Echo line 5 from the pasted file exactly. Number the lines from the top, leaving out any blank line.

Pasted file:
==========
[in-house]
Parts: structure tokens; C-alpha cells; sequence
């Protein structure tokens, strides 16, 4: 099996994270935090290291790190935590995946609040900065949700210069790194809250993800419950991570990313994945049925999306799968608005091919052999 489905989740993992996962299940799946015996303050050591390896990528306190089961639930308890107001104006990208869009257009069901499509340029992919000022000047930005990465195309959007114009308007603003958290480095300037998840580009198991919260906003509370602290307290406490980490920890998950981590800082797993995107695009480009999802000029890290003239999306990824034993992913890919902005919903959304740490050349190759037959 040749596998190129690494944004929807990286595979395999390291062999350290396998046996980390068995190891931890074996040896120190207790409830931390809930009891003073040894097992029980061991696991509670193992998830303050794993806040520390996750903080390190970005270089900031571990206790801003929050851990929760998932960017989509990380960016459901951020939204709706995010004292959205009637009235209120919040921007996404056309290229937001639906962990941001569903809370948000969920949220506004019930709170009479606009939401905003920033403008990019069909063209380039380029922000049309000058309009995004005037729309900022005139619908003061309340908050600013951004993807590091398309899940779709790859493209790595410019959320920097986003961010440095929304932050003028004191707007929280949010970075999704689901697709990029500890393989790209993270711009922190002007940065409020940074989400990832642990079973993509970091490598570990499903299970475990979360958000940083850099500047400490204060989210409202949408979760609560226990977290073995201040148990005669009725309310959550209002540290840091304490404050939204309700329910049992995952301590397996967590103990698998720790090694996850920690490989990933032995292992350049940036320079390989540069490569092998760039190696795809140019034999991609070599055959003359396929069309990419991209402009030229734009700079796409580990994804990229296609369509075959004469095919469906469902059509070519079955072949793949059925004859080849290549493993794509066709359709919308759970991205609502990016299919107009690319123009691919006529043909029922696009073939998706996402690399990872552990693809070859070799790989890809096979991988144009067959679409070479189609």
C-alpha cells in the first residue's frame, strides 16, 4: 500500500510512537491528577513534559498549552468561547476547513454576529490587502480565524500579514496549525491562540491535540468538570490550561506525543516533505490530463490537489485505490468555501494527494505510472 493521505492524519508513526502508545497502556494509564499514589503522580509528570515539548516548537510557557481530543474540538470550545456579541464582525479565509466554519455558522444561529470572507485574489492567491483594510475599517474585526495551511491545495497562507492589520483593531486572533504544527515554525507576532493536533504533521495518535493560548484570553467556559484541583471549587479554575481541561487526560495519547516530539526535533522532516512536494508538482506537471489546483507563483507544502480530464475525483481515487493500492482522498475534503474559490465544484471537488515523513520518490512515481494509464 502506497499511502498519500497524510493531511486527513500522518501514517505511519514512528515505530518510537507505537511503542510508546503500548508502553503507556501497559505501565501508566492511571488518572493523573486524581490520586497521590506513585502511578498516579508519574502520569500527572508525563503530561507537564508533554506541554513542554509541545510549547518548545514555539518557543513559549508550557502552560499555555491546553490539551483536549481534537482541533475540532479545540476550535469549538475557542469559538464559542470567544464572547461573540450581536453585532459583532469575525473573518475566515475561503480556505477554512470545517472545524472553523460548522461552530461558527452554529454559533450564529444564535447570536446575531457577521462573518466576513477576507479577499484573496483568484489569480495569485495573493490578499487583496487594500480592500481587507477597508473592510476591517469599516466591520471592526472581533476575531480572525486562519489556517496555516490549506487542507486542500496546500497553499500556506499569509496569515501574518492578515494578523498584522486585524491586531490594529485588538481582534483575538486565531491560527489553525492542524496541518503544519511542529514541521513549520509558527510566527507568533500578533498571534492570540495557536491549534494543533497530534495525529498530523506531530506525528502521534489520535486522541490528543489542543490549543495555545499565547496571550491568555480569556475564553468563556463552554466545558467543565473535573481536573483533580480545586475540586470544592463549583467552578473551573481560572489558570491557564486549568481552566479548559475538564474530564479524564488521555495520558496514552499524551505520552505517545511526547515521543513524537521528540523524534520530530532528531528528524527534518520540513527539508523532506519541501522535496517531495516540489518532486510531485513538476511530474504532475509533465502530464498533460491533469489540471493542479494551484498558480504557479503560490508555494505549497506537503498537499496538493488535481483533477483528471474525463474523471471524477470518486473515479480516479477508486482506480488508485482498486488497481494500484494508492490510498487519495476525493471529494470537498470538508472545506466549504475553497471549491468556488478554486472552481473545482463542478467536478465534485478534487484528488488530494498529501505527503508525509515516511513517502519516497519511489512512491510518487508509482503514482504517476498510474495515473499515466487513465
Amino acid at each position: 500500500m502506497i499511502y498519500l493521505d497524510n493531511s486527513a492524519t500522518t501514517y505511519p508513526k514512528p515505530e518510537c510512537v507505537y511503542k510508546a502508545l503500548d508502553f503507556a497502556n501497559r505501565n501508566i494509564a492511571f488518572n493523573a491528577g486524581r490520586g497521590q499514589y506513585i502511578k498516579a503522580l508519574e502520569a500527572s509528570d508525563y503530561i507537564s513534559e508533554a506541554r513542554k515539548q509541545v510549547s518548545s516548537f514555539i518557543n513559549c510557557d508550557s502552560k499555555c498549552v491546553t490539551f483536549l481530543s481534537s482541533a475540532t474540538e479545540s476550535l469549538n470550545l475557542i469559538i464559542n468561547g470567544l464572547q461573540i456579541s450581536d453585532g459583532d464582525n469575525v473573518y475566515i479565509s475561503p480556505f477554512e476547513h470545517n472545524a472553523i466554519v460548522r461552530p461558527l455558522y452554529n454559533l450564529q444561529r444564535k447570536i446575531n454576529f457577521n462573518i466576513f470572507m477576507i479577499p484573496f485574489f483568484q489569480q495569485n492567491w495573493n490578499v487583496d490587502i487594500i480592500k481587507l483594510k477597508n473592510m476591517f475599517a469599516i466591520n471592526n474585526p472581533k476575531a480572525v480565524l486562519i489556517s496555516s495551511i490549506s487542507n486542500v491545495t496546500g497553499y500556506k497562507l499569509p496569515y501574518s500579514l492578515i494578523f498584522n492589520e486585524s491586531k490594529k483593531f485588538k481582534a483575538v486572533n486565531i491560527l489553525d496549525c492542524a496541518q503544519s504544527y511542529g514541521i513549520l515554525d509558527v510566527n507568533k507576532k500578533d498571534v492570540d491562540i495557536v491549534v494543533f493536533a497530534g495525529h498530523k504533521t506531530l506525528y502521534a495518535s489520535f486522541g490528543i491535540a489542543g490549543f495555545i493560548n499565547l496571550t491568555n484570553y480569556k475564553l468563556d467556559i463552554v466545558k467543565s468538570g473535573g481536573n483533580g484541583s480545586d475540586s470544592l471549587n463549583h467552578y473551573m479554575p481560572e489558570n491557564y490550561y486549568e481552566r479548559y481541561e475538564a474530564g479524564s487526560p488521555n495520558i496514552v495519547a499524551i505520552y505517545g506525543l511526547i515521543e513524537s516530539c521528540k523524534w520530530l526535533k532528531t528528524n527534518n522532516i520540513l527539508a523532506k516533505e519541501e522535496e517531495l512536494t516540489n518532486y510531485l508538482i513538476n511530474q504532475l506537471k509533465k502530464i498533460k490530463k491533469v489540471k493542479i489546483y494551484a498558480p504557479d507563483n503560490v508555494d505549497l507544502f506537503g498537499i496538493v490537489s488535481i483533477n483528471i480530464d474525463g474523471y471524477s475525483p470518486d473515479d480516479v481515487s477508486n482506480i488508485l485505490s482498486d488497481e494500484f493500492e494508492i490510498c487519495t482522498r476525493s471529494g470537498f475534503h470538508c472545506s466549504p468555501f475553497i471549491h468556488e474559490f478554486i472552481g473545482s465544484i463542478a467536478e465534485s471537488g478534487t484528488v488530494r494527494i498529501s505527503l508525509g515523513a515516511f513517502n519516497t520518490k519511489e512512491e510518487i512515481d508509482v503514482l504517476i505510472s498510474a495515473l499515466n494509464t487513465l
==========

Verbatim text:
Amino acid at each position: 500500500m502506497i499511502y498519500l493521505d497524510n493531511s486527513a492524519t500522518t501514517y505511519p508513526k514512528p515505530e518510537c510512537v507505537y511503542k510508546a502508545l503500548d508502553f503507556a497502556n501497559r505501565n501508566i494509564a492511571f488518572n493523573a491528577g486524581r490520586g497521590q499514589y506513585i502511578k498516579a503522580l508519574e502520569a500527572s509528570d508525563y503530561i507537564s513534559e508533554a506541554r513542554k515539548q509541545v510549547s518548545s516548537f514555539i518557543n513559549c510557557d508550557s502552560k499555555c498549552v491546553t490539551f483536549l481530543s481534537s482541533a475540532t474540538e479545540s476550535l469549538n470550545l475557542i469559538i464559542n468561547g470567544l464572547q461573540i456579541s450581536d453585532g459583532d464582525n469575525v473573518y475566515i479565509s475561503p480556505f477554512e476547513h470545517n472545524a472553523i466554519v460548522r461552530p461558527l455558522y452554529n454559533l450564529q444561529r444564535k447570536i446575531n454576529f457577521n462573518i466576513f470572507m477576507i479577499p484573496f485574489f483568484q489569480q495569485n492567491w495573493n490578499v487583496d490587502i487594500i480592500k481587507l483594510k477597508n473592510m476591517f475599517a469599516i466591520n471592526n474585526p472581533k476575531a480572525v480565524l486562519i489556517s496555516s495551511i490549506s487542507n486542500v491545495t496546500g497553499y500556506k497562507l499569509p496569515y501574518s500579514l492578515i494578523f498584522n492589520e486585524s491586531k490594529k483593531f485588538k481582534a483575538v486572533n486565531i491560527l489553525d496549525c492542524a496541518q503544519s504544527y511542529g514541521i513549520l515554525d509558527v510566527n507568533k507576532k500578533d498571534v492570540d491562540i495557536v491549534v494543533f493536533a497530534g495525529h498530523k504533521t506531530l506525528y502521534a495518535s489520535f486522541g490528543i491535540a489542543g490549543f495555545i493560548n499565547l496571550t491568555n484570553y480569556k475564553l468563556d467556559i463552554v466545558k467543565s468538570g473535573g481536573n483533580g484541583s480545586d475540586s470544592l471549587n463549583h467552578y473551573m479554575p481560572e489558570n491557564y490550561y486549568e481552566r479548559y481541561e475538564a474530564g479524564s487526560p488521555n495520558i496514552v495519547a499524551i505520552y505517545g506525543l511526547i515521543e513524537s516530539c521528540k523524534w520530530l526535533k532528531t528528524n527534518n522532516i520540513l527539508a523532506k516533505e519541501e522535496e517531495l512536494t516540489n518532486y510531485l508538482i513538476n511530474q504532475l506537471k509533465k502530464i498533460k490530463k491533469v489540471k493542479i489546483y494551484a498558480p504557479d507563483n503560490v508555494d505549497l507544502f506537503g498537499i496538493v490537489s488535481i483533477n483528471i480530464d474525463g474523471y471524477s475525483p470518486d473515479d480516479v481515487s477508486n482506480i488508485l485505490s482498486d488497481e494500484f493500492e494508492i490510498c487519495t482522498r476525493s471529494g470537498f475534503h470538508c472545506s466549504p468555501f475553497i471549491h468556488e474559490f478554486i472552481g473545482s465544484i463542478a467536478e465534485s471537488g478534487t484528488v488530494r494527494i498529501s505527503l508525509g515523513a515516511f513517502n519516497t520518490k519511489e512512491e510518487i512515481d508509482v503514482l504517476i505510472s498510474a495515473l499515466n494509464t487513465l